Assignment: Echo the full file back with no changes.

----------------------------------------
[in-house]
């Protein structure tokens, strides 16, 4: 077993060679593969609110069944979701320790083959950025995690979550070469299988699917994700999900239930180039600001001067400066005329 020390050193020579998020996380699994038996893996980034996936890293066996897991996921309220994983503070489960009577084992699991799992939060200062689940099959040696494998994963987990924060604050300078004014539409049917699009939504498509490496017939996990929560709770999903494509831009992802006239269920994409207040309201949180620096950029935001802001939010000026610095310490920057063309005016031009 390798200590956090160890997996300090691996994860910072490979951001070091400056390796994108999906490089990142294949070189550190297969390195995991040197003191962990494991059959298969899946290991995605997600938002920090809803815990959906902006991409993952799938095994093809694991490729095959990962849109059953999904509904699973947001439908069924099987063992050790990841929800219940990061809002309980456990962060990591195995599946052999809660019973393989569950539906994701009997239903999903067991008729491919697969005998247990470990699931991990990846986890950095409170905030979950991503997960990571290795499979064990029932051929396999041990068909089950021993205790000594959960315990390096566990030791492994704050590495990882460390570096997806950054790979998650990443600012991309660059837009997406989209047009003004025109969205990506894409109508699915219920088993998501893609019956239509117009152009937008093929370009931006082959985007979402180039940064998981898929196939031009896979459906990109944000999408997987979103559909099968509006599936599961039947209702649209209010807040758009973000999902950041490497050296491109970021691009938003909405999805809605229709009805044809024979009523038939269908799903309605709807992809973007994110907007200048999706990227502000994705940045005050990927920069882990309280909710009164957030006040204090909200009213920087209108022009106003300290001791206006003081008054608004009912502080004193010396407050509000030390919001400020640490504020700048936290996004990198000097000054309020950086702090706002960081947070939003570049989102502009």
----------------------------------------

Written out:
[in-house]
């Protein structure tokens, strides 16, 4: 077993060679593969609110069944979701320790083959950025995690979550070469299988699917994700999900239930180039600001001067400066005329 020390050193020579998020996380699994038996893996980034996936890293066996897991996921309220994983503070489960009577084992699991799992939060200062689940099959040696494998994963987990924060604050300078004014539409049917699009939504498509490496017939996990929560709770999903494509831009992802006239269920994409207040309201949180620096950029935001802001939010000026610095310490920057063309005016031009 390798200590956090160890997996300090691996994860910072490979951001070091400056390796994108999906490089990142294949070189550190297969390195995991040197003191962990494991059959298969899946290991995605997600938002920090809803815990959906902006991409993952799938095994093809694991490729095959990962849109059953999904509904699973947001439908069924099987063992050790990841929800219940990061809002309980456990962060990591195995599946052999809660019973393989569950539906994701009997239903999903067991008729491919697969005998247990470990699931991990990846986890950095409170905030979950991503997960990571290795499979064990029932051929396999041990068909089950021993205790000594959960315990390096566990030791492994704050590495990882460390570096997806950054790979998650990443600012991309660059837009997406989209047009003004025109969205990506894409109508699915219920088993998501893609019956239509117009152009937008093929370009931006082959985007979402180039940064998981898929196939031009896979459906990109944000999408997987979103559909099968509006599936599961039947209702649209209010807040758009973000999902950041490497050296491109970021691009938003909405999805809605229709009805044809024979009523038939269908799903309605709807992809973007994110907007200048999706990227502000994705940045005050990927920069882990309280909710009164957030006040204090909200009213920087209108022009106003300290001791206006003081008054608004009912502080004193010396407050509000030390919001400020640490504020700048936290996004990198000097000054309020950086702090706002960081947070939003570049989102502009």